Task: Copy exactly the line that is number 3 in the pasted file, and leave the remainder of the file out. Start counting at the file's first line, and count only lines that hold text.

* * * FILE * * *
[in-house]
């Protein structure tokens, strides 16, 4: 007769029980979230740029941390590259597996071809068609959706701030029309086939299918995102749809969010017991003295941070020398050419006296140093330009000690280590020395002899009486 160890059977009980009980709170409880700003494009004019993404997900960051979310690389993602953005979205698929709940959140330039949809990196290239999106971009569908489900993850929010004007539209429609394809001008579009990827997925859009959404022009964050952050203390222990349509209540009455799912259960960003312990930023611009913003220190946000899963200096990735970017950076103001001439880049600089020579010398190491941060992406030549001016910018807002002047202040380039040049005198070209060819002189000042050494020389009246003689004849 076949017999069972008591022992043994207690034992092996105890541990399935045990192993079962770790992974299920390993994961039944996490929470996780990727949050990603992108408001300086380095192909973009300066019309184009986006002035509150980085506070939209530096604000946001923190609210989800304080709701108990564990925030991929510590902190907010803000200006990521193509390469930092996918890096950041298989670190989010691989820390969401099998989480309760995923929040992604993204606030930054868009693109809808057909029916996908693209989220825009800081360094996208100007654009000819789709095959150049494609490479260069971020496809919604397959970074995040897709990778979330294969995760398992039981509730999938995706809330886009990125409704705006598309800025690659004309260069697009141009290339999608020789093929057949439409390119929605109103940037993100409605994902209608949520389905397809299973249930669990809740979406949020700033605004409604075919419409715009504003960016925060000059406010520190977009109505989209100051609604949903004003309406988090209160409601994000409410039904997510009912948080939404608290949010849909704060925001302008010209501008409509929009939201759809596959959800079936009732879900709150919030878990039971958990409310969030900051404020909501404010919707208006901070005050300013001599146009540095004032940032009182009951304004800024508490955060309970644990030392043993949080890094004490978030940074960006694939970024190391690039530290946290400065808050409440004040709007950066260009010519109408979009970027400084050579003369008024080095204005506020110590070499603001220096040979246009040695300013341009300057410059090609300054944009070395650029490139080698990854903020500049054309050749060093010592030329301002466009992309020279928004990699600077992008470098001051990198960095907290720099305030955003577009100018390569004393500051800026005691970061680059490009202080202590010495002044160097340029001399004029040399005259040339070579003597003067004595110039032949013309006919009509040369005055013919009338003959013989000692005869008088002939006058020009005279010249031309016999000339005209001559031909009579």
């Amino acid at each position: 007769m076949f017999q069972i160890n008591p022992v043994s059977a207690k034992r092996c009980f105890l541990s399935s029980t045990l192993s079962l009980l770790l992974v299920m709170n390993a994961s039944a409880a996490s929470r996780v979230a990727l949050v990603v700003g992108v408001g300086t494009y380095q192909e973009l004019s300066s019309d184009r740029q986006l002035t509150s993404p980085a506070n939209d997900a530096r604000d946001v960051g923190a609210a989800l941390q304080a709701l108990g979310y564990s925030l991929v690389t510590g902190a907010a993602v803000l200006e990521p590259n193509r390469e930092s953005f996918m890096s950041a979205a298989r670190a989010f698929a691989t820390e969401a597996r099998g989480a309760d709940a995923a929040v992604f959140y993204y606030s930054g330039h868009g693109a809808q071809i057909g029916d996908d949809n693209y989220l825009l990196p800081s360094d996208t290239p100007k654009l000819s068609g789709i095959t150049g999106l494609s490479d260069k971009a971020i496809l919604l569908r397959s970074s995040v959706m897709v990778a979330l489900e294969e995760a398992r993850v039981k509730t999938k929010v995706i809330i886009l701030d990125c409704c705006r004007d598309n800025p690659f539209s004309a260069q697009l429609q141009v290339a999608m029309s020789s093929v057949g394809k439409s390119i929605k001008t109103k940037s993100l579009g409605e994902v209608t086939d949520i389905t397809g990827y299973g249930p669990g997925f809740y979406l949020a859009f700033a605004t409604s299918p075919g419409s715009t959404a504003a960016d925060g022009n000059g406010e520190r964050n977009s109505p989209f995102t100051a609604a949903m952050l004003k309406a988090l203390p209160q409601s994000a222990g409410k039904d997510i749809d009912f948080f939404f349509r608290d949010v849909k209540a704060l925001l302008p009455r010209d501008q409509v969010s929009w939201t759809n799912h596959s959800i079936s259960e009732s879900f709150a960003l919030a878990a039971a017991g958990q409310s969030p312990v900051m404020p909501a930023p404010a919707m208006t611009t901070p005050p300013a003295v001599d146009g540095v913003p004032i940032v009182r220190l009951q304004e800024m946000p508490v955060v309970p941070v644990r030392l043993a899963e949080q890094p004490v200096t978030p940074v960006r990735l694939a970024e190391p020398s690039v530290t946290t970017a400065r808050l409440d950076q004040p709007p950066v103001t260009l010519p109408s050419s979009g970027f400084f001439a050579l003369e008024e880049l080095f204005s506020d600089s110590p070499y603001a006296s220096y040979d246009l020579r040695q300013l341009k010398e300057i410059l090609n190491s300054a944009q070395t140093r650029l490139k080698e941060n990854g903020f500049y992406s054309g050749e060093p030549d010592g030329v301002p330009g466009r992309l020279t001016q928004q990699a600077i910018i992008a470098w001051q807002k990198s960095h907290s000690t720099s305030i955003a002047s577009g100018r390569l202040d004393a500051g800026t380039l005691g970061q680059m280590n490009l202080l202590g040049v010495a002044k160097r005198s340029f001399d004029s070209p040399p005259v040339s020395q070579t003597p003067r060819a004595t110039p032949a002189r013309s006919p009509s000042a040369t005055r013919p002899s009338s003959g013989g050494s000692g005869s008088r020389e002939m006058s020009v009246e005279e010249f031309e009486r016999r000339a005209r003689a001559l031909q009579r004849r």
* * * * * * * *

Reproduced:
């Amino acid at each position: 007769m076949f017999q069972i160890n008591p022992v043994s059977a207690k034992r092996c009980f105890l541990s399935s029980t045990l192993s079962l009980l770790l992974v299920m709170n390993a994961s039944a409880a996490s929470r996780v979230a990727l949050v990603v700003g992108v408001g300086t494009y380095q192909e973009l004019s300066s019309d184009r740029q986006l002035t509150s993404p980085a506070n939209d997900a530096r604000d946001v960051g923190a609210a989800l941390q304080a709701l108990g979310y564990s925030l991929v690389t510590g902190a907010a993602v803000l200006e990521p590259n193509r390469e930092s953005f996918m890096s950041a979205a298989r670190a989010f698929a691989t820390e969401a597996r099998g989480a309760d709940a995923a929040v992604f959140y993204y606030s930054g330039h868009g693109a809808q071809i057909g029916d996908d949809n693209y989220l825009l990196p800081s360094d996208t290239p100007k654009l000819s068609g789709i095959t150049g999106l494609s490479d260069k971009a971020i496809l919604l569908r397959s970074s995040v959706m897709v990778a979330l489900e294969e995760a398992r993850v039981k509730t999938k929010v995706i809330i886009l701030d990125c409704c705006r004007d598309n800025p690659f539209s004309a260069q697009l429609q141009v290339a999608m029309s020789s093929v057949g394809k439409s390119i929605k001008t109103k940037s993100l579009g409605e994902v209608t086939d949520i389905t397809g990827y299973g249930p669990g997925f809740y979406l949020a859009f700033a605004t409604s299918p075919g419409s715009t959404a504003a960016d925060g022009n000059g406010e520190r964050n977009s109505p989209f995102t100051a609604a949903m952050l004003k309406a988090l203390p209160q409601s994000a222990g409410k039904d997510i749809d009912f948080f939404f349509r608290d949010v849909k209540a704060l925001l302008p009455r010209d501008q409509v969010s929009w939201t759809n799912h596959s959800i079936s259960e009732s879900f709150a960003l919030a878990a039971a017991g958990q409310s969030p312990v900051m404020p909501a930023p404010a919707m208006t611009t901070p005050p300013a003295v001599d146009g540095v913003p004032i940032v009182r220190l009951q304004e800024m946000p508490v955060v309970p941070v644990r030392l043993a899963e949080q890094p004490v200096t978030p940074v960006r990735l694939a970024e190391p020398s690039v530290t946290t970017a400065r808050l409440d950076q004040p709007p950066v103001t260009l010519p109408s050419s979009g970027f400084f001439a050579l003369e008024e880049l080095f204005s506020d600089s110590p070499y603001a006296s220096y040979d246009l020579r040695q300013l341009k010398e300057i410059l090609n190491s300054a944009q070395t140093r650029l490139k080698e941060n990854g903020f500049y992406s054309g050749e060093p030549d010592g030329v301002p330009g466009r992309l020279t001016q928004q990699a600077i910018i992008a470098w001051q807002k990198s960095h907290s000690t720099s305030i955003a002047s577009g100018r390569l202040d004393a500051g800026t380039l005691g970061q680059m280590n490009l202080l202590g040049v010495a002044k160097r005198s340029f001399d004029s070209p040399p005259v040339s020395q070579t003597p003067r060819a004595t110039p032949a002189r013309s006919p009509s000042a040369t005055r013919p002899s009338s003959g013989g050494s000692g005869s008088r020389e002939m006058s020009v009246e005279e010249f031309e009486r016999r000339a005209r003689a001559l031909q009579r004849r």